As you step onto the court, field, or pool deck what is going through your mind? “What if I mess up? What if I let my team down? I’m really nervous. I’m excited. I wonder how good this team is?”. These thoughts are known as self-talk; the internal dialogue you have with yourself. What you say to yourself can have a huge impact on your performance and your life. Thinking positively will help to improve your mental game on and off the field. In this newsletter I am going to talk about what self-talk is, how it can affect you and your performance, and how to change it.
What is self-talk?
Self-talk refers to the thoughts that go on inside everyone’s head. It can be positive, negative, or neutral. It can be an interpretation of your feelings and how you perceive a certain situation. It may be based off your own observations or feedback you get from others. It can positively or negatively affect many aspects of your performance such as: your attitude, confidence, focus, motivation, and effort. Having and using positive self-talk can help athletes have a better attitude, change bad habits, improve focus, increase confidence, prepare for practice and competition, adjust their perception to a situation, and more.
How to change self-talk?
Learning how to change your self-talk can be one of the most beneficial skills an athlete can learn to improve their mental toughness and ultimately, their performance. There are four main strategies used to change self-talk. Before these strategies can be learned and practiced it is important for an athlete to become aware of their current self-talk. Athletes may have a much harder time learning and applying self-talk strategies if they are unaware of what their self-talk is or the affect it may be having on their performance. To start with, athletes should take some time and become aware of what their self-talk is and how it affects their performance. They can do this by thinking back to good and bad games or practices and making note of what his/her self-talk was and the effect it had on their performance. Once they begin to increase their awareness of their self-talk they will be able to learn when and how to use self-talk strategies.
Strategy #1 – Awareness and Refocusing
The first self-talk strategy athletes can learn is to refocus their mind when distracting or negative thoughts enter. When distracting thoughts enter their mind, have them notice it and then refocus their mind back to the present moment and the task or skills they are working on at that time. Don’t react to any of the ideas just become aware of them and redirect your mind back to the task at hand.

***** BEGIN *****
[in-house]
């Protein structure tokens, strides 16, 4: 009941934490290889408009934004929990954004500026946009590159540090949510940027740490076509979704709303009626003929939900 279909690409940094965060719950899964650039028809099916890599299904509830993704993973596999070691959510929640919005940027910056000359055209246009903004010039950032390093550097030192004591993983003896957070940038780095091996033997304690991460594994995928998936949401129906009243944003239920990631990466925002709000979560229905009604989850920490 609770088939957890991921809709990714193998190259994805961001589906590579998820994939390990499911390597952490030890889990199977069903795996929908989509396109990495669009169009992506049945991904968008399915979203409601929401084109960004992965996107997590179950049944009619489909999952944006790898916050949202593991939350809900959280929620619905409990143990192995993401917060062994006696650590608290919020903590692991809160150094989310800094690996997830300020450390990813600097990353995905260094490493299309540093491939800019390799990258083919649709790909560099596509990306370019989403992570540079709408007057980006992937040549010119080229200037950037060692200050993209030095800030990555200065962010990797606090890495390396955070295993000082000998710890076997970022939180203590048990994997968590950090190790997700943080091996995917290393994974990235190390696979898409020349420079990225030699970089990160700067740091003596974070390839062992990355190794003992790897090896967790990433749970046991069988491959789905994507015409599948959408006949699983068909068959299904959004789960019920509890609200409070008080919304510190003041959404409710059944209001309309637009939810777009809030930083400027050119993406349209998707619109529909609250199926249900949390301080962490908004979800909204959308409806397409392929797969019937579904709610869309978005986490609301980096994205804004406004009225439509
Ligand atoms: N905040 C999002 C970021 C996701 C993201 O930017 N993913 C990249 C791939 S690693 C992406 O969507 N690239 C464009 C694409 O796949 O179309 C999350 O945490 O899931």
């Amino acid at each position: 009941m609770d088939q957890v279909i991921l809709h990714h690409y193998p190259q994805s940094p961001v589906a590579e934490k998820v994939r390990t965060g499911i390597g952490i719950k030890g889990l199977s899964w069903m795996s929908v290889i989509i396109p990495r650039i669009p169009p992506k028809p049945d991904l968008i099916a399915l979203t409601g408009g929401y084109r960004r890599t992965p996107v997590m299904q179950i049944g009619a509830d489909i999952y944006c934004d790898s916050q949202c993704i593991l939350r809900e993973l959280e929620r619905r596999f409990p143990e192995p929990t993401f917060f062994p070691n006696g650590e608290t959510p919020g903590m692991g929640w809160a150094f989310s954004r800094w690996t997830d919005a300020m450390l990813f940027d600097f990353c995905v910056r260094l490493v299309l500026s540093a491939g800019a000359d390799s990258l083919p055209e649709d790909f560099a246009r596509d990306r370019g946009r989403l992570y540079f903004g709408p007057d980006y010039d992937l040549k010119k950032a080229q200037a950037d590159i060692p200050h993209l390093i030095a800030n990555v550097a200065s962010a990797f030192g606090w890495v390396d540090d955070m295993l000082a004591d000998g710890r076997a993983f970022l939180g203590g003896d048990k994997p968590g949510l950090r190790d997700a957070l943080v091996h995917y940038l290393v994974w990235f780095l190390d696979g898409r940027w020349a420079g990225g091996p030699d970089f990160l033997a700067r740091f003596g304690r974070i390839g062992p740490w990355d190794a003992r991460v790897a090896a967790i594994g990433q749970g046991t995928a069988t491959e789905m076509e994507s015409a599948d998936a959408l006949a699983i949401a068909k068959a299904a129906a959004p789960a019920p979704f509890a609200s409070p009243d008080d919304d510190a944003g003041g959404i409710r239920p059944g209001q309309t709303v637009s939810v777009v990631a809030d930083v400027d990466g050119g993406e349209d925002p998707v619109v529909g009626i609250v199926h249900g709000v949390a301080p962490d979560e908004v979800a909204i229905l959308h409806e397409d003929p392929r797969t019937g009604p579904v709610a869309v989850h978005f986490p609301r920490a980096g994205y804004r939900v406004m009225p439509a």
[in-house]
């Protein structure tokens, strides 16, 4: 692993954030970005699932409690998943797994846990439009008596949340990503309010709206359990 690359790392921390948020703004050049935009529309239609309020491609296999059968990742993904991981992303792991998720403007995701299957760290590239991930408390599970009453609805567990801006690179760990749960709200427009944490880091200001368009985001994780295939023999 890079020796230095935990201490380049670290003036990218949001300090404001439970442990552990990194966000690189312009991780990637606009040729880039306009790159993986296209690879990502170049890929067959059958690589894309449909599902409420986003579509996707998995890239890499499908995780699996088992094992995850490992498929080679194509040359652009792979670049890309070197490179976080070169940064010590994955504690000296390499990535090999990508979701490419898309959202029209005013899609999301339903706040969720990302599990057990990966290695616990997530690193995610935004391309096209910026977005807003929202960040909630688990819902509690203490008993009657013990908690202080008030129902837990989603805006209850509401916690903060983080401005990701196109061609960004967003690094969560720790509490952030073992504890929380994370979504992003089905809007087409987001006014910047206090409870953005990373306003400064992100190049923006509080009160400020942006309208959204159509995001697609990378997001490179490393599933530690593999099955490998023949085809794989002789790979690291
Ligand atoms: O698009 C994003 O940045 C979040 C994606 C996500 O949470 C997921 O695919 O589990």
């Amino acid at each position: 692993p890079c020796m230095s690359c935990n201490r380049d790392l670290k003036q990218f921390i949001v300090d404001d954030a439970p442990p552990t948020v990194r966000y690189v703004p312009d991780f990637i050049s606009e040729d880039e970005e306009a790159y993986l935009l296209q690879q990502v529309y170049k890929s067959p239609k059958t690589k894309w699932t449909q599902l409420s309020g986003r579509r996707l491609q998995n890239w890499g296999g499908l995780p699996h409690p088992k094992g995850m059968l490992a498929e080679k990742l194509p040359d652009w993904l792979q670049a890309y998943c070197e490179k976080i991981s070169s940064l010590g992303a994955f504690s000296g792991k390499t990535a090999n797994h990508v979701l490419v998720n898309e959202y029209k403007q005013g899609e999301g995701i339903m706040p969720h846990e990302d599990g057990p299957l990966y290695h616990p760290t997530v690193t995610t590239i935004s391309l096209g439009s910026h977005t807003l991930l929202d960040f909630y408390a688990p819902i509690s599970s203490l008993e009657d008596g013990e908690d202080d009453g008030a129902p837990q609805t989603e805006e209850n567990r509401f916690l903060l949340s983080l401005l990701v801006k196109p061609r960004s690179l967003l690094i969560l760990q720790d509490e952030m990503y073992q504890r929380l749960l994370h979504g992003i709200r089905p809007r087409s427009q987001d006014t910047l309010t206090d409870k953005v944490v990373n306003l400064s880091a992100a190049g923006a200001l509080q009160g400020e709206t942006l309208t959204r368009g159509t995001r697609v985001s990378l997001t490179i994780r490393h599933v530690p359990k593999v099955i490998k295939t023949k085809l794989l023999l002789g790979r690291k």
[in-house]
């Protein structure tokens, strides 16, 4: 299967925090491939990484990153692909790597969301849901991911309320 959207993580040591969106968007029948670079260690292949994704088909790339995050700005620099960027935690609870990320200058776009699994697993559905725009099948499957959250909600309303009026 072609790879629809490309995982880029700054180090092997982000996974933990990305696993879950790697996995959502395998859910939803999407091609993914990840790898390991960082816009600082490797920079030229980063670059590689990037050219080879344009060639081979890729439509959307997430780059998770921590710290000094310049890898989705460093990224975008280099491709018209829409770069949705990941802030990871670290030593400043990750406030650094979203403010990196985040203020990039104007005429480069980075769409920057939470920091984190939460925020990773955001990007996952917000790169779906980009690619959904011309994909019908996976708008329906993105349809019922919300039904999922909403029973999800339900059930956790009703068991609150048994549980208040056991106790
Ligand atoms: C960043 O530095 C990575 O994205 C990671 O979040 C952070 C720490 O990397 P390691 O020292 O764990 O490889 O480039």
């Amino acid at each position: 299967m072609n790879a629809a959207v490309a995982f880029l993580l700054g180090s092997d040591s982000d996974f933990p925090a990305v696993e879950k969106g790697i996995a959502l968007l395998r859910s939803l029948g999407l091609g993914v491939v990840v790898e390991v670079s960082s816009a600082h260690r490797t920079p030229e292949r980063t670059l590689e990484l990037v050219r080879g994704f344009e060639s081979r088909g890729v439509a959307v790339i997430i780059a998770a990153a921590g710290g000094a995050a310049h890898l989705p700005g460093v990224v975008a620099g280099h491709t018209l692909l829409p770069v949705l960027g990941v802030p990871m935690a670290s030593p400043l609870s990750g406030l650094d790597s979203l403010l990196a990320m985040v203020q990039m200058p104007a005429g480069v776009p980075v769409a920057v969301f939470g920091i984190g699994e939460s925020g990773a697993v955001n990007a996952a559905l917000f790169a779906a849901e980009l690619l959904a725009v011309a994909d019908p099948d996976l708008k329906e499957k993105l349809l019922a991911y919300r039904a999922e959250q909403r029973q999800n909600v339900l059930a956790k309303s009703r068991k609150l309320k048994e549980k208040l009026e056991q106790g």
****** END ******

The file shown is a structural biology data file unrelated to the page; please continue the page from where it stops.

Strategy #2 – Thought Stopping
The second strategy uses a word or picture to stop the stream of negative or distracting thoughts. Athletes can say the word “STOP” or picture a large, red stop sign or a red stop light to stop the stream of negative or distracting thoughts.
Strategy #3 – Countering
The third strategy is known as countering and its purpose is to use rationale or reasoning to make thoughts positive or helpful. This strategy is used to refute the belief that has led an athlete to this point. For example, an athlete can use a good past performance to help change a belief or attitude that they may be having difficulty with at the present time.
Strategy #4 – Reframing
The fourth strategy is known as reframing and its purpose is to look at a situation in a different way or from a different point of view. This strategy can be used to help athletes look at a situation in terms of what they want to have happen or achieve rather than of what they want to avoid.
Learning and practicing these strategies can help athletes and other performers become more mentally tough and help improve their performance. Athletes only have so much energy to give, especially mental energy, why waste it on negative thinking or things that are outside of their control. It is more beneficial for athletes use the energy to focus on what they want to have happen and on positive self-talk that will help their performance and enable them to stay focused, work hard, and stay motivated. Talk positively to yourself like you would to one of your teammates or a younger sibling. Be your own biggest supporter. Don’t leave success to chance. Practice self-talk strategies and improve your mental game.
Hillary Israelsen, M.S. is the author of this article and works for HeadStrong Consulting. HeadStrong Consulting has been helping athletes soar since 1998. If you have any questions or would like to meet with a consultant please contact us at 801-712-7956 or visit us online at www.HeadStrongConsulting.com